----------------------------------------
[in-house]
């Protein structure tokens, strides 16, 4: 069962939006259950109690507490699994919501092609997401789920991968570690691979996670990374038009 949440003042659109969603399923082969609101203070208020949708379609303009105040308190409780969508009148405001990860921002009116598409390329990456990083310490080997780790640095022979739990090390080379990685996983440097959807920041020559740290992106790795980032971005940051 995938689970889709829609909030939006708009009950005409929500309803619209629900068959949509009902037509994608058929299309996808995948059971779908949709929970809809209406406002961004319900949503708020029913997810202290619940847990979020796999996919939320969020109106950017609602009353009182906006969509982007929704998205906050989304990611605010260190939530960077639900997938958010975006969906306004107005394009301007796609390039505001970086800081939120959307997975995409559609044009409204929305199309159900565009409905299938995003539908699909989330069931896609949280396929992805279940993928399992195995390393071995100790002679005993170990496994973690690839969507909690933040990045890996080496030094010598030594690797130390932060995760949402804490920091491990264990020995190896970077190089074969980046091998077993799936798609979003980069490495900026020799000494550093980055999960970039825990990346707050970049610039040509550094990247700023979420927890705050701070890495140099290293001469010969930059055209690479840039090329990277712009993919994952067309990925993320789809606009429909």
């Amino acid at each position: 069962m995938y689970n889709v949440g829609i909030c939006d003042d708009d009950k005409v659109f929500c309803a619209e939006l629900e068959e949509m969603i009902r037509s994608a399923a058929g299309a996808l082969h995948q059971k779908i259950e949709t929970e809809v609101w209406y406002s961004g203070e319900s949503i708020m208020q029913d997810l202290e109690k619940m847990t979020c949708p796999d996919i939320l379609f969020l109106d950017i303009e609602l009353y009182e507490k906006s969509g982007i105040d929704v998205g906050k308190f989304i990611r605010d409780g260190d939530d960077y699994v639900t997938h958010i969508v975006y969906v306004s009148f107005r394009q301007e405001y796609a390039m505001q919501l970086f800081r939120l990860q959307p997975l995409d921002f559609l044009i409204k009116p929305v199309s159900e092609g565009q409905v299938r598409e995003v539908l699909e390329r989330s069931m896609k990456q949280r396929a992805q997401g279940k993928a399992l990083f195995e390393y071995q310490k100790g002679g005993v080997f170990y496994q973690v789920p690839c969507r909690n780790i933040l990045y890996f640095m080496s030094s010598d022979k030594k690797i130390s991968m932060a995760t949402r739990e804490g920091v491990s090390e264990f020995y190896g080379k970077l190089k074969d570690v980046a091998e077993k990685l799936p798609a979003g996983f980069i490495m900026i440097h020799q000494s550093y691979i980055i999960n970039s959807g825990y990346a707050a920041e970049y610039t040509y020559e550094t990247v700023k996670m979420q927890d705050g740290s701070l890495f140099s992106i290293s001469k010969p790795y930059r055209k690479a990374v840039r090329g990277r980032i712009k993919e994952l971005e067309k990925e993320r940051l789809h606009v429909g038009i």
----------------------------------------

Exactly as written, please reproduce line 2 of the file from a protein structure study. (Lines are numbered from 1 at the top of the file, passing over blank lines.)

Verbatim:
């Protein structure tokens, strides 16, 4: 069962939006259950109690507490699994919501092609997401789920991968570690691979996670990374038009 949440003042659109969603399923082969609101203070208020949708379609303009105040308190409780969508009148405001990860921002009116598409390329990456990083310490080997780790640095022979739990090390080379990685996983440097959807920041020559740290992106790795980032971005940051 995938689970889709829609909030939006708009009950005409929500309803619209629900068959949509009902037509994608058929299309996808995948059971779908949709929970809809209406406002961004319900949503708020029913997810202290619940847990979020796999996919939320969020109106950017609602009353009182906006969509982007929704998205906050989304990611605010260190939530960077639900997938958010975006969906306004107005394009301007796609390039505001970086800081939120959307997975995409559609044009409204929305199309159900565009409905299938995003539908699909989330069931896609949280396929992805279940993928399992195995390393071995100790002679005993170990496994973690690839969507909690933040990045890996080496030094010598030594690797130390932060995760949402804490920091491990264990020995190896970077190089074969980046091998077993799936798609979003980069490495900026020799000494550093980055999960970039825990990346707050970049610039040509550094990247700023979420927890705050701070890495140099290293001469010969930059055209690479840039090329990277712009993919994952067309990925993320789809606009429909």